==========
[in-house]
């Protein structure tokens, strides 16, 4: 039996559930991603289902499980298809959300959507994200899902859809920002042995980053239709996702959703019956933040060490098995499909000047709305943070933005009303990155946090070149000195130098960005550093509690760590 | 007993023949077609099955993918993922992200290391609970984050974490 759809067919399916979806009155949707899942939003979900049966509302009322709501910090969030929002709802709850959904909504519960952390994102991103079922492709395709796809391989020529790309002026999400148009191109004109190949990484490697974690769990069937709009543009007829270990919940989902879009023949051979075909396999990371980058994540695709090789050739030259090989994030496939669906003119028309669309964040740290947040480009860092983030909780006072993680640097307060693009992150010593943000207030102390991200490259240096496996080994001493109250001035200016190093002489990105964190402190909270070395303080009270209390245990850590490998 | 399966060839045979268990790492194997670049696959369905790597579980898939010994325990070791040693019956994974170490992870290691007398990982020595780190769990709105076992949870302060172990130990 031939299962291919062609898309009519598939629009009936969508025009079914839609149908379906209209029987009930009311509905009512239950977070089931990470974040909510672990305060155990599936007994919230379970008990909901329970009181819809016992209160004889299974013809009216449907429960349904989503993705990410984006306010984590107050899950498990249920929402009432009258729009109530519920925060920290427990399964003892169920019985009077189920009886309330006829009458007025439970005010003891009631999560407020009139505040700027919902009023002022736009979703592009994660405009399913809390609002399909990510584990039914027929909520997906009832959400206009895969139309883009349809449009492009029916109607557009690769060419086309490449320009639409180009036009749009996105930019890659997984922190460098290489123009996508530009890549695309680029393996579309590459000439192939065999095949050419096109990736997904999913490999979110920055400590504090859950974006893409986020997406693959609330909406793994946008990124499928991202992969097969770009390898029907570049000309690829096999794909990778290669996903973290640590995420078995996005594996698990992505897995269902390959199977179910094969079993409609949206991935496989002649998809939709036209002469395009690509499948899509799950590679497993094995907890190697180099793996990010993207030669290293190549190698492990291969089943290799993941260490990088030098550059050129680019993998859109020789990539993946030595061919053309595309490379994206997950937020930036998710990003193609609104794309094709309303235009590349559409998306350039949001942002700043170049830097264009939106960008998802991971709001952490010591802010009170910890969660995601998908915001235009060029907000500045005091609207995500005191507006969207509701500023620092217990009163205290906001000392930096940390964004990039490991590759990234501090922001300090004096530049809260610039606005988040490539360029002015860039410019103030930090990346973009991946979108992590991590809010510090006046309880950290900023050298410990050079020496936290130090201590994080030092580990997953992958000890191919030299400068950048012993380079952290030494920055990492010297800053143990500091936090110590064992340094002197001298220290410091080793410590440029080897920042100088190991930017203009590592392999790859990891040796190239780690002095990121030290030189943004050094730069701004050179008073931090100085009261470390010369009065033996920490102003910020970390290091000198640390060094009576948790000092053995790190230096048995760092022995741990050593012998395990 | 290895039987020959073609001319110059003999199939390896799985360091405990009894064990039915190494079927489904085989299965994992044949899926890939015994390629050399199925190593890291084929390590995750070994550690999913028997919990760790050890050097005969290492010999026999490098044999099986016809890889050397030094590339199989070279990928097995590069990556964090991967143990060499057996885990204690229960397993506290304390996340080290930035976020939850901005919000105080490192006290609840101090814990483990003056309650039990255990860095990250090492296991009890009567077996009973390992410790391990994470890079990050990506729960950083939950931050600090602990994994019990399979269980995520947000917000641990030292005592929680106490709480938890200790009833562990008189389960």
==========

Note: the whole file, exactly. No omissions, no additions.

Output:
[in-house]
């Protein structure tokens, strides 16, 4: 039996559930991603289902499980298809959300959507994200899902859809920002042995980053239709996702959703019956933040060490098995499909000047709305943070933005009303990155946090070149000195130098960005550093509690760590 | 007993023949077609099955993918993922992200290391609970984050974490 759809067919399916979806009155949707899942939003979900049966509302009322709501910090969030929002709802709850959904909504519960952390994102991103079922492709395709796809391989020529790309002026999400148009191109004109190949990484490697974690769990069937709009543009007829270990919940989902879009023949051979075909396999990371980058994540695709090789050739030259090989994030496939669906003119028309669309964040740290947040480009860092983030909780006072993680640097307060693009992150010593943000207030102390991200490259240096496996080994001493109250001035200016190093002489990105964190402190909270070395303080009270209390245990850590490998 | 399966060839045979268990790492194997670049696959369905790597579980898939010994325990070791040693019956994974170490992870290691007398990982020595780190769990709105076992949870302060172990130990 031939299962291919062609898309009519598939629009009936969508025009079914839609149908379906209209029987009930009311509905009512239950977070089931990470974040909510672990305060155990599936007994919230379970008990909901329970009181819809016992209160004889299974013809009216449907429960349904989503993705990410984006306010984590107050899950498990249920929402009432009258729009109530519920925060920290427990399964003892169920019985009077189920009886309330006829009458007025439970005010003891009631999560407020009139505040700027919902009023002022736009979703592009994660405009399913809390609002399909990510584990039914027929909520997906009832959400206009895969139309883009349809449009492009029916109607557009690769060419086309490449320009639409180009036009749009996105930019890659997984922190460098290489123009996508530009890549695309680029393996579309590459000439192939065999095949050419096109990736997904999913490999979110920055400590504090859950974006893409986020997406693959609330909406793994946008990124499928991202992969097969770009390898029907570049000309690829096999794909990778290669996903973290640590995420078995996005594996698990992505897995269902390959199977179910094969079993409609949206991935496989002649998809939709036209002469395009690509499948899509799950590679497993094995907890190697180099793996990010993207030669290293190549190698492990291969089943290799993941260490990088030098550059050129680019993998859109020789990539993946030595061919053309595309490379994206997950937020930036998710990003193609609104794309094709309303235009590349559409998306350039949001942002700043170049830097264009939106960008998802991971709001952490010591802010009170910890969660995601998908915001235009060029907000500045005091609207995500005191507006969207509701500023620092217990009163205290906001000392930096940390964004990039490991590759990234501090922001300090004096530049809260610039606005988040490539360029002015860039410019103030930090990346973009991946979108992590991590809010510090006046309880950290900023050298410990050079020496936290130090201590994080030092580990997953992958000890191919030299400068950048012993380079952290030494920055990492010297800053143990500091936090110590064992340094002197001298220290410091080793410590440029080897920042100088190991930017203009590592392999790859990891040796190239780690002095990121030290030189943004050094730069701004050179008073931090100085009261470390010369009065033996920490102003910020970390290091000198640390060094009576948790000092053995790190230096048995760092022995741990050593012998395990 | 290895039987020959073609001319110059003999199939390896799985360091405990009894064990039915190494079927489904085989299965994992044949899926890939015994390629050399199925190593890291084929390590995750070994550690999913028997919990760790050890050097005969290492010999026999490098044999099986016809890889050397030094590339199989070279990928097995590069990556964090991967143990060499057996885990204690229960397993506290304390996340080290930035976020939850901005919000105080490192006290609840101090814990483990003056309650039990255990860095990250090492296991009890009567077996009973390992410790391990994470890079990050990506729960950083939950931050600090602990994994019990399979269980995520947000917000641990030292005592929680106490709480938890200790009833562990008189389960």